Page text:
This article was first published by Education Technology Solutions.

covertattooA hundred smelly students are huddled together in the hall, the younger ones terrified, the older ones bored, as an angry senior constable paces past the few brazen enough to raise their hands to the question, “Who here’s on Facebook?”.

He points his finger at freckled Tommy. “How old are you, son?”

“11”, replies Tommy.

“You’re a liar!” The police officer repeats this charade ad nauseum as those with their hands up try to pull them down without raising his ire. “You’re not thirteen. You had to say you were thirteen when you signed up to Facebook. You’re a liar. You’re breaking the laaaw!”

Another half hour of graphic stories pass by sprinkled with a dash of sensible online practise. The bell rings, the kids head to lunch, the senior constable shakes the principals hand, and the teachers tick off the box labelled cybersafety on their programs. Job well done. The kids are safe.

Except they are not. Lessons in fear are quickly forgotten. The students that feel threatened shift into survival mode and the learning stops. Those that do not, either think they know better or have learnt little more than a plan for abstinence from the internet. Principals, teachers and police are seeing more issues happening online than ever before, and the numbers tell us that what we are doing is not working.

Your local neighbourhood is probably quite safe. The online world is one giant neighbourhood, except you live next door to everyone. The best and worst of society are only a few clicks away and while a young person might be hanging out in parts of the online community that resemble Disneyland, a simple Google search can see them end up in the digital equivalent of the seediest parts of Las Vegas or worse.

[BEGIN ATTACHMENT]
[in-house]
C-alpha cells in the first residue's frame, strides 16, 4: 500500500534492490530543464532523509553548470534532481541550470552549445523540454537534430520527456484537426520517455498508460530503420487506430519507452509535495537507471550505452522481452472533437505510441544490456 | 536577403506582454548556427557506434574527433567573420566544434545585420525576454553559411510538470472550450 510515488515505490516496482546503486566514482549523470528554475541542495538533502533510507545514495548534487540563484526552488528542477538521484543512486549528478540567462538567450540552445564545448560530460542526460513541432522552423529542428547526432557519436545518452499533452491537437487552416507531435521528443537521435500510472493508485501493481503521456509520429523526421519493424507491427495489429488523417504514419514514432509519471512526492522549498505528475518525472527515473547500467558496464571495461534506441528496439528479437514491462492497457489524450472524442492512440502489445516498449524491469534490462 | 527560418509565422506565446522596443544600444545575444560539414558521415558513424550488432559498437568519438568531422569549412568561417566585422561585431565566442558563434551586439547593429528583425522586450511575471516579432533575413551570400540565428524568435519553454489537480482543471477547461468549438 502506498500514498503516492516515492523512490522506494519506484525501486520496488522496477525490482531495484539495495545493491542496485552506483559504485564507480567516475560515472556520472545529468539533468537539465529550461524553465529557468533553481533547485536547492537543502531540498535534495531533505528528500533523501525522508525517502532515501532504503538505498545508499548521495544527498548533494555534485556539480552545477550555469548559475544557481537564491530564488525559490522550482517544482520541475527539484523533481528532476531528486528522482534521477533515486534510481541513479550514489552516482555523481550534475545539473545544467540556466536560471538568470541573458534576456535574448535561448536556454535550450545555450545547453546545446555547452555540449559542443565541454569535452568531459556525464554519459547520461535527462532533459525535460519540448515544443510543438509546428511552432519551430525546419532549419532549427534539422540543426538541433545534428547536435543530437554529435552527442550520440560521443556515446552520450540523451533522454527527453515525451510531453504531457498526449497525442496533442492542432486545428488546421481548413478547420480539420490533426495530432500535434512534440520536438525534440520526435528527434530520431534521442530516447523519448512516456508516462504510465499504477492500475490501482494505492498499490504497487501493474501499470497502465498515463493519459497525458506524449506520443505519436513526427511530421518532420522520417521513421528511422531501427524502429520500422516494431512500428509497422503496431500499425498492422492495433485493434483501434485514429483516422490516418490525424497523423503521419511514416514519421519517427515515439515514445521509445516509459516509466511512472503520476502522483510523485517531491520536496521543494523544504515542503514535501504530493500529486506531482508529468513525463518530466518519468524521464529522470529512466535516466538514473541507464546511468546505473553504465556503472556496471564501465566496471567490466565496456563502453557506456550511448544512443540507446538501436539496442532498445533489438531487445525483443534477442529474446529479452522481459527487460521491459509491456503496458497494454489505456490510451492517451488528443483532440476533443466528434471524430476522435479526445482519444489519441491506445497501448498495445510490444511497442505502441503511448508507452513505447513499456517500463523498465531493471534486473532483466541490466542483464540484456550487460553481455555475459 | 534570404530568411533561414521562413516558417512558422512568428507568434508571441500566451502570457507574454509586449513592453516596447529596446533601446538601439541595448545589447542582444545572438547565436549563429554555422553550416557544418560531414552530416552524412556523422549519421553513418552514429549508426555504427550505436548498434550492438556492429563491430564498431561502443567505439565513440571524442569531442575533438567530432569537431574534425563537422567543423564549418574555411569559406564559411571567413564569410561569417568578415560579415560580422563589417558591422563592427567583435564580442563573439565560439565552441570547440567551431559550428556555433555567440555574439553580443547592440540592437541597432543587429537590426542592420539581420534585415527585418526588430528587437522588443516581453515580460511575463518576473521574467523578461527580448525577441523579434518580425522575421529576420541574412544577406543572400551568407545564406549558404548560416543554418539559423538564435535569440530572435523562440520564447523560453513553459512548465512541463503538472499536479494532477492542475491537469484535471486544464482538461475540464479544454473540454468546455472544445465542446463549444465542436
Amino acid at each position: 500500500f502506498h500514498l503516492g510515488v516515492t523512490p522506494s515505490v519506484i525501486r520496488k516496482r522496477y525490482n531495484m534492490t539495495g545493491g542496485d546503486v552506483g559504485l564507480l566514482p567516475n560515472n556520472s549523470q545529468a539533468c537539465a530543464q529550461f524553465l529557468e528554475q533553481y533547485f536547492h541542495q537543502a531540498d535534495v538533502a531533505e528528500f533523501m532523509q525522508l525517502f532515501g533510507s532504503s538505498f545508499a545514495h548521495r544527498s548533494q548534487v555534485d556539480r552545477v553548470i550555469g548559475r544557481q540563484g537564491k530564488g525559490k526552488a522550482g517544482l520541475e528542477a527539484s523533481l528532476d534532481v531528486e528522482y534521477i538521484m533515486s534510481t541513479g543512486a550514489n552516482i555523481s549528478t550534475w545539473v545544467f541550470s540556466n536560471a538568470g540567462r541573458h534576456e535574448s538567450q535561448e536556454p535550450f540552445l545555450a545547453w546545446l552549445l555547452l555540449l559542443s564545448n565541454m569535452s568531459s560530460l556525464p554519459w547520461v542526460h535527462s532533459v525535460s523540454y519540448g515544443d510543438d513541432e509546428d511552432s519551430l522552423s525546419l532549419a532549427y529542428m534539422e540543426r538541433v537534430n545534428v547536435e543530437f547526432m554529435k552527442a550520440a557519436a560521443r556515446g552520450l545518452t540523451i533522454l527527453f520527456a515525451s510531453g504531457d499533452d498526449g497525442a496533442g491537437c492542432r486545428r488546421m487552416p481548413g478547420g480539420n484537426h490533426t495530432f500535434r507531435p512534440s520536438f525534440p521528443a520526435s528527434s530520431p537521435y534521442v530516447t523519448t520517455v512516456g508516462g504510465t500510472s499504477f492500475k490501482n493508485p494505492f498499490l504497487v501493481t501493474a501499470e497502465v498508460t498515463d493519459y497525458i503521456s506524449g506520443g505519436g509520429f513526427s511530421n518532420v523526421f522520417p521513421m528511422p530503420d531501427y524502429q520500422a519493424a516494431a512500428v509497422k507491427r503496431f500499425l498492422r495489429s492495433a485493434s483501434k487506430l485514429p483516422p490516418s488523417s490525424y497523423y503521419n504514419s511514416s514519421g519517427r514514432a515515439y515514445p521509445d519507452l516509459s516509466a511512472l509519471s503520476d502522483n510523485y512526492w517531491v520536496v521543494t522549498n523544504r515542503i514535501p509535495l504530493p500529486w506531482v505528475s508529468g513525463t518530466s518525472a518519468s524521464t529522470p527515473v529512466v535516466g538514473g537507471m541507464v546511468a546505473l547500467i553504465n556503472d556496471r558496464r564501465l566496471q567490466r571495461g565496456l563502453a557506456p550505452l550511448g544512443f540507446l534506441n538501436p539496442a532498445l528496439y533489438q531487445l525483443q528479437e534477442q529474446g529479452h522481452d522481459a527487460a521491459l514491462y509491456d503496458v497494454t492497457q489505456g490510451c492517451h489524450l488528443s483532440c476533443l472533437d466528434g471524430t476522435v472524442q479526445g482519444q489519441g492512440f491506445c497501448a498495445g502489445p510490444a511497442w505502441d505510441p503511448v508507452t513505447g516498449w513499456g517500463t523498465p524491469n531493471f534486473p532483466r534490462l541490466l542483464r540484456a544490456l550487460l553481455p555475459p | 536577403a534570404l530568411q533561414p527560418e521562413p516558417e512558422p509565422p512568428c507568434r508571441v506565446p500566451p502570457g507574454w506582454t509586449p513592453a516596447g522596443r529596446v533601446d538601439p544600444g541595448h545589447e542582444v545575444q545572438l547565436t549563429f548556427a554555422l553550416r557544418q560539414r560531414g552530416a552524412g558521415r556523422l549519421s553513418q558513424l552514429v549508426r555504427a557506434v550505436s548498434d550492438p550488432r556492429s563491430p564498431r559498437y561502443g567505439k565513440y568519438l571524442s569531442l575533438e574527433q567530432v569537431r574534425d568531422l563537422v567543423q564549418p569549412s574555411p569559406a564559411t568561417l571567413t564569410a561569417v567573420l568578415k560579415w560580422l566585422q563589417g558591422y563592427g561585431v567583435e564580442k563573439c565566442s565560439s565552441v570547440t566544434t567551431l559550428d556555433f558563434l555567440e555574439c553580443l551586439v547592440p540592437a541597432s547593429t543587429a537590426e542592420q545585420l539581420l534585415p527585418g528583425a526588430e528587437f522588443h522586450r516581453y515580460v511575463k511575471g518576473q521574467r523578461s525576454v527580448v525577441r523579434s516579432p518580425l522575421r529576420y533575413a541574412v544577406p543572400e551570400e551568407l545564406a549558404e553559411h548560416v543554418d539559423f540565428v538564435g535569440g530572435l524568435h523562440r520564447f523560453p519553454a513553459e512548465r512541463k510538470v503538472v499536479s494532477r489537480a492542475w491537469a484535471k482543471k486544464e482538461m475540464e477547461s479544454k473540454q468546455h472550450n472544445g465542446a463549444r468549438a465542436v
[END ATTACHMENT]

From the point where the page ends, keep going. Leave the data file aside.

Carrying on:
So, it is little wonder that fear for our children’s wellbeing is where we have started. This may be the most pressing matter in education today. But as educators, it is high time we moved the conversation forward beyond a paradigm of fear and avoidance. Current solutions to the ‘problem’ of the internet are to create more rules and policies, ban students for poor behaviour, and block access to any parts of the internet that are not mandated, while doing little to support children in the bulk of their online time outside of school.

Continue reading on the ETS blog…

About The Author

Primary Technologies Teacher

Rob McTaggart teaches Technologies from K-6 in Newcastle, Australia. He is co-founder of the Digital Sparks regional student technology design challenge & expo. Rob is a Google for Education Certified Innovator who loves to help students to engage and create with the world using technology. He developed the RAPID Design framework to support students and teachers in these aims. Rob is a moderator for #aussieED and plays a logistics role for the team, managing the website and various channels. He is an ambassador and teacher trainer for Code Club Australia and runs a local Code Club for his students. His main gig is teaching 550 amazing kids every week which makes him a very lucky teacher!

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